Abstract:This thesis is concerned with the design and analysis of particle-based algorithms for two problems: (i) the nonlinear filtering problem; (ii) and the problem of sampling from a target distribution. The contributions for these two problems appear in Part I and Part~II of the thesis. For the nonlinear filtering problem, the focus is on the feedback particle filter (FPF) algorithm. In the FPF algorithm, the empirical distribution of the particles is used to approximate the posterior distribution of the nonlinear filter. The particle update is implemented using a feedback control law that is designed such that the distribution of the particles, in the mean-field limit, is exactly equal to the posterior distribution. In Part I of this thesis, three separate problems related to the FPF methodology and algorithm are addressed. The first problem, addressed in Chapter 2 of the thesis, is concerned with gain function approximation in the FPF algorithm. The exact gain function is the solution of a Poisson equation involving a probability-weighted Laplacian. The numerical problem is to approximate this solution using only particles sampled from the probability distribution. A diffusion map-based algorithm is presented for this problem. The algorithm is based on a reformulation of the Poisson equation as a fixed-point equation that involves the diffusion semigroup corresponding to the weighted Laplacian. The fixed-point problem is approximated with a finite-dimensional problem in two steps: In the first step, the semigroup is approximated with a Markov operator referred to as diffusion map. In the second step, the diffusion map is approximated empirically, using particles, as a Markov matrix. A procedure for carrying out error analysis of the approximation is introduced and certain asymptotic estimates for bias and variance error are derived. Some comparative numerical experiments are performed for a problem with non-Gaussian distribution. The algorithm is applied and illustrated for a numerical filtering example. As part of the error analysis, some new results about the diffusion map approximation are obtained. These include (i) new error estimates between the diffusion map and the exact semigroup, based on the Feynman-Kac representation of the semigroup; (ii) a spectral gap for the diffusion map, based on the Foster-Lyapunov function method from the theory of stability of Markov processes; (ii) and error estimates for the empirical approximation of the diffusion map. The second problem, addressed in Chapter 3 of the thesis, is motivated by the so-called uniqueness issue of FPF control law. The control law in FPF is designed such that the distribution of the particles, in the mean-field limit, is exactly equal to the posterior distribution. However, it has been noted in the literature that the FPF control law is not unique. The objective of this research is to describe a systematic approach to obtain a unique control law for FPF. In Chapter 3, the optimality criteria from optimal transportation theory is used to identify a unique control law for FPF, in the linear Gaussian setting. Two approaches are outlined. The first approach is based on a time-stepping optimization procedure. We consider a time discretization of the problem, construct a discrete-time stochastic process by composition of sequence of optimal transport maps between the posterior distributions of two consecutive time instants, and then take the limit as the time step-size goes to zero. We obtain explicit formula for the resulting control law in the linear Gaussian setting. The control law is deterministic and requires the covariance matrix of the resulting stochastic process to be invertible. We present an alternative approach, which allows for singular covariance matrices. The resulting control law has additional stochastic terms, which vanish when the covariance matrix is non-singular. The second construction is important for finite-N implementation of the algorithm, where the empirical covariance matrix might be singular. The third problem, addressed in Chapter 4, is concerned with the convergence and the error analysis for FPF algorithm. It is known that in the mean-field limit, the distribution of the particles is equal to the posterior distribution. However little is known about the convergence of the finite-N algorithm to the mean-field limit. We consider the linear Gaussian setting, and study two types of FPF algorithm: The deterministic linear FPF and the stochastic linear FPF. The important question in the linear Gaussian setting is about convergence of the empirical mean and covariance of the particles to the exact mean and covariance given by the Kalman filter. We derive equations for the evolution of empirical mean and covariance for the finite-N system for both algorithms. Remarkably, for the deterministic linear FPF, the equations for the mean and variance are identical to the Kalman filter. This allows strong conclusions on convergence and error properties under the assumption that the linear system is controllable and observable. It is shown that the error converges to zero even with finite number of particles. For the stochastic linear FPF, the equations for the empirical mean and covariance involve additional stochastic terms. Error estimates are obtained for the empirical mean and covariance under the stronger assumption that the linear system is stable and fully observable. We also presents propagation of chaos error analysis for both algorithms. The Part 2 of the thesis is concerned with the sampling problem, where the objective is to sample from a unnormalized target probability distribution. The problem is formulated as an optimization problem on the space of probability distributions, where the objective is to minimize the relative entropy with respect to the target distribution. The gradient flow with respect to the Riemannian metric induced by the Wasserstein distance, is known to lead to Markov Chain Monte-Carlo (MCMC) algorithms based on the Langevin equation. The main contribution is to present a methodology and numerical algorithms for constructing accelerated gradient flows on the space of probability distributions. In particular, the recent variational formulation of accelerated methods in (Wibinoso et al., 2016) is extended from vector valued variables to probability distributions. The variational problem is modeled as a mean-field optimal control problem. The maximum principle of optimal control theory is used to derive Hamilton's equations for the optimal gradient flow. A quantitative estimate on the asymptotic convergence rate is provided based on a Lyapunov function construction, when the objective functional is displacement convex. Two numerical approximations are presented to implement the Hamilton's equations as a system of N interacting particles. The algorithm is numerically illustrated and compared with the MCMC and Hamiltonian MCMC algorithms.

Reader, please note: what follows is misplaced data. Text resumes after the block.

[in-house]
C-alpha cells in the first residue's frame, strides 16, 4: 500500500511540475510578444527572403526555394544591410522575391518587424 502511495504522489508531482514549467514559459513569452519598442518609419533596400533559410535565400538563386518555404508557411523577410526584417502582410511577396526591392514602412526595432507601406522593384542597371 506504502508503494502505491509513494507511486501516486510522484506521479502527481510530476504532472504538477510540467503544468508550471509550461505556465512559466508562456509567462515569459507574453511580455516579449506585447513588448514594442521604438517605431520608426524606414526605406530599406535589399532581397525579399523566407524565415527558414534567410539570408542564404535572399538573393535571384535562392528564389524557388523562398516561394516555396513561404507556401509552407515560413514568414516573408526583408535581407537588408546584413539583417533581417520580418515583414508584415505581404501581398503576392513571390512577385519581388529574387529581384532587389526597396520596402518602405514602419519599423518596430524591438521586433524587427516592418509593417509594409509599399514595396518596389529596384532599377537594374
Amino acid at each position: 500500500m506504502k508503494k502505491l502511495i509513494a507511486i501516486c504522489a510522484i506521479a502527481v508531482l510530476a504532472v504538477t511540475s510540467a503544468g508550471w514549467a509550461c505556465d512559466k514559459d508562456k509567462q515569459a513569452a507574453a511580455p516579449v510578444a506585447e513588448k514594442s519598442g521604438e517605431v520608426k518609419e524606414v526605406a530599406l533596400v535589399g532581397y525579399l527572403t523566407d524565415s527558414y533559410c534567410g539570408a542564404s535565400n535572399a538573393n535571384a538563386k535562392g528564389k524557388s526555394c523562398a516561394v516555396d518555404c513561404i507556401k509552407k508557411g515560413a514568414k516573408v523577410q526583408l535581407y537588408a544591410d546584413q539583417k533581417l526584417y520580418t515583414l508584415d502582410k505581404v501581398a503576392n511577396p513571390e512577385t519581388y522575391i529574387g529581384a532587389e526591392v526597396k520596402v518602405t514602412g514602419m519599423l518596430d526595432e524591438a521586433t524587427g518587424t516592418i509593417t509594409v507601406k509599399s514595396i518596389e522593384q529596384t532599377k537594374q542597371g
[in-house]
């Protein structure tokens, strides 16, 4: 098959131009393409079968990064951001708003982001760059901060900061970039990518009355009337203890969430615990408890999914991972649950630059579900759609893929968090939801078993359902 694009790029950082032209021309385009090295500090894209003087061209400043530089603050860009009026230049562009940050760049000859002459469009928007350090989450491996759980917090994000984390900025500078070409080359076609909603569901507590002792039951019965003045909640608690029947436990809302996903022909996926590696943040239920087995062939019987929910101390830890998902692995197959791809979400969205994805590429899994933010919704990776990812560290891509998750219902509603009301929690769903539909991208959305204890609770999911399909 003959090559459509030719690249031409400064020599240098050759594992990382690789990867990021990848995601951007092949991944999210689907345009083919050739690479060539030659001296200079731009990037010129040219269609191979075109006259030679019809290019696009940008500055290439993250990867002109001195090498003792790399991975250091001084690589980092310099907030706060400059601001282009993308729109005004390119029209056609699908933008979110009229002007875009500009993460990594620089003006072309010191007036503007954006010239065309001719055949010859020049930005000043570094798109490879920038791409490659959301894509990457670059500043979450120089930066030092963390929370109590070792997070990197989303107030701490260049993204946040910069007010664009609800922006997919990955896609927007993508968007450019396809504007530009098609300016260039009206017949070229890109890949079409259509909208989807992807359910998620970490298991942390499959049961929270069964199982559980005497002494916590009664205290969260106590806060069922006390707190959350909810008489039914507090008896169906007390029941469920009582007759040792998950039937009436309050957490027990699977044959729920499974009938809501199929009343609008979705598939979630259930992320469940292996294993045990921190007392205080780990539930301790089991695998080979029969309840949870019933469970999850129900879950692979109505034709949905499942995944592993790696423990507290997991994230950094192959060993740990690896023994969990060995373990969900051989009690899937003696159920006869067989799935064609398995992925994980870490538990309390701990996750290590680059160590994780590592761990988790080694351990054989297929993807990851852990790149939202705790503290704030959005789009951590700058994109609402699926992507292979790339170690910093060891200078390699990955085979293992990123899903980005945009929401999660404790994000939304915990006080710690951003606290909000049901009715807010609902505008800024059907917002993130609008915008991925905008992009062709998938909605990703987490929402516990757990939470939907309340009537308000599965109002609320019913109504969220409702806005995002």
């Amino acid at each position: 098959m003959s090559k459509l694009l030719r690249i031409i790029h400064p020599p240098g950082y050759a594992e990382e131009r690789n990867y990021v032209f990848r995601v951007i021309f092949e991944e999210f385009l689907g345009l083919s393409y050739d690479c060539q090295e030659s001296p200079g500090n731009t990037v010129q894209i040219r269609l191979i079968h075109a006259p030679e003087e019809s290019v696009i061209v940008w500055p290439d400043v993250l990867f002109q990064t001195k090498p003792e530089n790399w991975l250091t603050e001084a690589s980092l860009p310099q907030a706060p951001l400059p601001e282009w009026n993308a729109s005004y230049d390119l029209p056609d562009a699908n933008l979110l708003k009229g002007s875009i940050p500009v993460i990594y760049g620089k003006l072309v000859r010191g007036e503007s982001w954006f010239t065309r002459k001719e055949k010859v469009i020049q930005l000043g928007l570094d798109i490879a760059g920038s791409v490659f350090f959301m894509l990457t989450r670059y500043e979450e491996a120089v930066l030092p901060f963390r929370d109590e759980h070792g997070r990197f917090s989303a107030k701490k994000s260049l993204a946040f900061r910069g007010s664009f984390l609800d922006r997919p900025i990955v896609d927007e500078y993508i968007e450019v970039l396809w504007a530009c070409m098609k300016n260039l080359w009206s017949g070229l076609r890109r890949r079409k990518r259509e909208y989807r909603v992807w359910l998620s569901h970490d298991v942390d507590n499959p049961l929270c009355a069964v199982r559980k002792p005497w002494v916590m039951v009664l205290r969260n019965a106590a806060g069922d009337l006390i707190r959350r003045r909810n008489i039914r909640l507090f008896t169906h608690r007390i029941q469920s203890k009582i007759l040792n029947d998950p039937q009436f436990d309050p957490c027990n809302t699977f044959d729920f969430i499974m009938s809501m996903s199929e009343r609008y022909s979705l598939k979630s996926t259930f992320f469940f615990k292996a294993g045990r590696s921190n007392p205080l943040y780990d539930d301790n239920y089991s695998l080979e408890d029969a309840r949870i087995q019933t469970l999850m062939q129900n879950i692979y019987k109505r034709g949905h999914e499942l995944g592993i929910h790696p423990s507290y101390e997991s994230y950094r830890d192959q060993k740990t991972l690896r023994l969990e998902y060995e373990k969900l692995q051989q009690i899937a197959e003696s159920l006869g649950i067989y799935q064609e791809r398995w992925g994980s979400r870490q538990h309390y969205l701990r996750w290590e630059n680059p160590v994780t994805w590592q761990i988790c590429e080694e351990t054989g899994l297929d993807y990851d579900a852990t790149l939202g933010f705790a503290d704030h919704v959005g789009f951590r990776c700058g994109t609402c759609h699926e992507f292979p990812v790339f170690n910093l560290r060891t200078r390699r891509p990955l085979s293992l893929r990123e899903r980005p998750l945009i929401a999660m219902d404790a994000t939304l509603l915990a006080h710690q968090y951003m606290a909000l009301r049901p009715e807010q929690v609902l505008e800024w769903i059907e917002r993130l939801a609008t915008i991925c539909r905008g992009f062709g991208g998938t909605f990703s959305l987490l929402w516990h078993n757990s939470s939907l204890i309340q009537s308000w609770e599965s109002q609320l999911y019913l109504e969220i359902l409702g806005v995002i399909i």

Issue Date:2019-07-12
Type:Text
URI:http://hdl.handle.net/2142/105673
Rights Information:Copyright 2019 Amirhossein Taghvaei
Date Available in IDEALS:2019-11-26
Date Deposited:2019-08